Massage Therapists Weigh in on the Future of Their Work
Massage Therapists Weigh in on the Future of Their Work

Massage Therapists Weigh in on the Future of Their Work

By Massage Today , Editorial Staff
2020-10-22

Massage Therapists Weigh in on the Future of Their Work

By Massage Today , Editorial Staff
2020-10-22

The massage therapy profession has witnessed many changes throughout the last several months due to COVID-19. Some of those changes were necessary for a moment in time, and other changes became what is now commonly referred to as “the new normal.” Massage therapists all over the country have seen a shift in their approach to their passion. Many massage therapists are quick to identify the positives, like increased attention to detail in areas like laundry and staggering of appointments. Others wonder about sustaining the changes for the future. We reached out to several massage therapists and asked what they foresee for the future of the profession, as well as how their personal practice has changed.

Beth Youngdoff, Isleton, CaliforniaWorking in California, she has seen the state guidance swing from the beginning of COVID-19. Youngdoff doesn’t see a time where she’ll soon return to practice for both personal and professional reasons, including the current state guidelines around COVID-19. “At the moment, I doubt I will be back to work (in California) until the pandemic has run its course. If and when I reopen, it will be very cautiously done,” she explains. “I’m grateful my practice is focused on recovery and rehabilitation rather than relaxation and spa services. I wouldn’t feel comfortable trusting an unknown person’s health claims in a situation like that.”

J.D., Hilo, HawaiiPracticing mobile massage gives J.D. a bit of an advantage, and she says she has been practicing the same safety precautions used before the pandemic, albeit with more frequency. “I’ve always brought my own soap and towels along with my massage equipment,” J.D. explains. “I’ve always used clean sheets and towels for each client. I’ve always thoroughly cleaned my equipment, including my hands and arms, between clients. Unless there are multiple clients at the same household (in which case, there would be no need to stagger), I’ve always given myself extra time to get from one house to another.”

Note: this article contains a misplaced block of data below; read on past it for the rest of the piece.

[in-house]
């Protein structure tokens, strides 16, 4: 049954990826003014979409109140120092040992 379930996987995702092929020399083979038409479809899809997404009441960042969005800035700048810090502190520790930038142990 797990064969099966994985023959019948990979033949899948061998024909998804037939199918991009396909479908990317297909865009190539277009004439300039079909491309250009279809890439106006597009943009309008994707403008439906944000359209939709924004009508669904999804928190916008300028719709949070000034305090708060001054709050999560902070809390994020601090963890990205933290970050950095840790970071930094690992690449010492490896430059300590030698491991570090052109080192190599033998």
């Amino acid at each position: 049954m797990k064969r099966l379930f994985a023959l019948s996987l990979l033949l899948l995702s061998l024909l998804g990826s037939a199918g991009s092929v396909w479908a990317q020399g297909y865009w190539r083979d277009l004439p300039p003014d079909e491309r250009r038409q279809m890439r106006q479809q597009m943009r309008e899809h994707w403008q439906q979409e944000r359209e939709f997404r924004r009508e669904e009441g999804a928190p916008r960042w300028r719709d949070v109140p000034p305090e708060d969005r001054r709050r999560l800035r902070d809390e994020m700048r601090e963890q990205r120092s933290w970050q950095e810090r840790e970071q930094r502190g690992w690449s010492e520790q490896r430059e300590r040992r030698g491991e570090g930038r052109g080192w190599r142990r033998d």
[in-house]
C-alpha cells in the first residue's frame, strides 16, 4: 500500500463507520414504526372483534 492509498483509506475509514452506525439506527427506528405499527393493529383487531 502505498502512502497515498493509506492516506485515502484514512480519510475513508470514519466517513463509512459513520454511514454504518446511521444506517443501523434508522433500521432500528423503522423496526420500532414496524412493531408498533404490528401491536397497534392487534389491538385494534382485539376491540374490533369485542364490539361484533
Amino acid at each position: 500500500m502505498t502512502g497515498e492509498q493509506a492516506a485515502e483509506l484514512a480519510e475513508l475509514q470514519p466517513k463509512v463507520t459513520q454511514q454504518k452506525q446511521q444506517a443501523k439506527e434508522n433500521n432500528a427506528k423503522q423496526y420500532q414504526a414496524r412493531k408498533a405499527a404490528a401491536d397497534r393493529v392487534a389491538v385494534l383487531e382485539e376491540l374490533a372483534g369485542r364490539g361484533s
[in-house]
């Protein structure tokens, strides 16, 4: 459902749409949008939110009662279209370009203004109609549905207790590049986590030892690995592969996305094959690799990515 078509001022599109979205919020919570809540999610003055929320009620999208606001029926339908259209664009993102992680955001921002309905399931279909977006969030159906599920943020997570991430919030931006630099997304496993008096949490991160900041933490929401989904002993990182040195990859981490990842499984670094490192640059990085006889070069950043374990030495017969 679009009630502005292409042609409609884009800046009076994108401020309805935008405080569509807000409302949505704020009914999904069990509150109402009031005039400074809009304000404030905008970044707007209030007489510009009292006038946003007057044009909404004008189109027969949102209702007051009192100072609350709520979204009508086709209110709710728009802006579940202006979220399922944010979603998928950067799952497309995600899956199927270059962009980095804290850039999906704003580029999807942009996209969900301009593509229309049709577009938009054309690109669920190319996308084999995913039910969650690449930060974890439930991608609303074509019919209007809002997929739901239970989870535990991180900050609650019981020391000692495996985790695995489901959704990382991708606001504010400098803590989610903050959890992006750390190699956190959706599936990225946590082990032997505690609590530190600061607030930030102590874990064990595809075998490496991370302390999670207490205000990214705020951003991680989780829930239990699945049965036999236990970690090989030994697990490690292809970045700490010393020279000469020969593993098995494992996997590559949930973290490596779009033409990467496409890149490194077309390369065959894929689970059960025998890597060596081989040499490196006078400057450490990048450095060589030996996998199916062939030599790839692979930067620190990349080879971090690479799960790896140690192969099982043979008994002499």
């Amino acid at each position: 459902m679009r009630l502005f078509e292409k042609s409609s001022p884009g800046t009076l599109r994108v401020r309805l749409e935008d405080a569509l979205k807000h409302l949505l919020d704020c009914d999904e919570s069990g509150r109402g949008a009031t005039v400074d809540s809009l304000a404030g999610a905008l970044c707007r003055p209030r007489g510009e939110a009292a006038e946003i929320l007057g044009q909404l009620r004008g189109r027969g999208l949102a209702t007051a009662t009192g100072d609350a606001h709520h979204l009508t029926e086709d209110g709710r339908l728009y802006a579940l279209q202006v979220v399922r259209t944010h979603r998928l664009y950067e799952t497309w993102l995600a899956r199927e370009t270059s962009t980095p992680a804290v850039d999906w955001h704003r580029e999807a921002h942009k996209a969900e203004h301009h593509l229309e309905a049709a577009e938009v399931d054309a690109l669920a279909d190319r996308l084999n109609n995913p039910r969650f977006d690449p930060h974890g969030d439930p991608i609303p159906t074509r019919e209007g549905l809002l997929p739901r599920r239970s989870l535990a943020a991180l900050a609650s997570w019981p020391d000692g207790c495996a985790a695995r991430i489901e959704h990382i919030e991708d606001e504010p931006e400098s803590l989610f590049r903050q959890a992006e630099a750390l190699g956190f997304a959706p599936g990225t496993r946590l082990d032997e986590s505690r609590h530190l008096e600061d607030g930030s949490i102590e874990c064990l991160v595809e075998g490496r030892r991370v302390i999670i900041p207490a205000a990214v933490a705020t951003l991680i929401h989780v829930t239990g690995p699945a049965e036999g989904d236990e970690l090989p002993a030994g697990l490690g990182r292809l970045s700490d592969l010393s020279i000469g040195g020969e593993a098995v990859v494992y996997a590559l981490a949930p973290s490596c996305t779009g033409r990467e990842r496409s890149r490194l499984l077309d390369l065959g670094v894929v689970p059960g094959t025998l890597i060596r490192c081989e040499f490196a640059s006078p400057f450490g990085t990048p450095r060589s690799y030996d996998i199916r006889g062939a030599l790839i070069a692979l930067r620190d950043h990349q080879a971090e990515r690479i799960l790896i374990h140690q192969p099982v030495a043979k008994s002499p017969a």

Charles Jeffery Parker, Elyria, OhioParker’s main point he wants to get across to fellow massage therapists is to uphold the safety precautions set forth by both the Centers for Disease Control and Prevention and individual massage therapy practices. “I think the biggest issue will be compliance from established practitioners,” Parker notes. “When I started, I was employed in a major hospital and had to follow the hospital’s regulations. The problems arise when practitioners cut corners in an attempt to save money or time.”

Dawn Acquaviva, Utica, New YorkAcquaviva works at a medical spa and has been keeping up with protocols since the beginning stages of COVID-19. The precautions set in place help both her and her clients feel safe in the treatment room. “I follow the spa’s safety protocol as well as my own,” she says. “As long as I feel safe, I can assure my clientele of my safety precautions and they feel safe too.”

Kathleen Heeter, Ottawa, OhioMassage therapists across the country have taken a financial hit since the beginning of the pandemic. That is especially true for Heeter, who works in Ohio. She doesn’t see massage therapists making the same income they once did due to the limited number of appointments made each day. “I allow 60-minutes between each session to give me time to sanitize all the surfaces in my treatment room, including the floors,” Heeter explains. “I switch between a 10 percent bleach solution and hospital grade disinfectant. For every client I see, I have to remove an additional hour from my availability time, so I am not generating (the same) income but I’m physically working just as hard. I see up to four clients per day when I used to see between six and eight depending on the appointment. Clients have no idea about the increased cost of doing business and are often struggling with their own newly limited income, so I can’t raise my prices too much.”   

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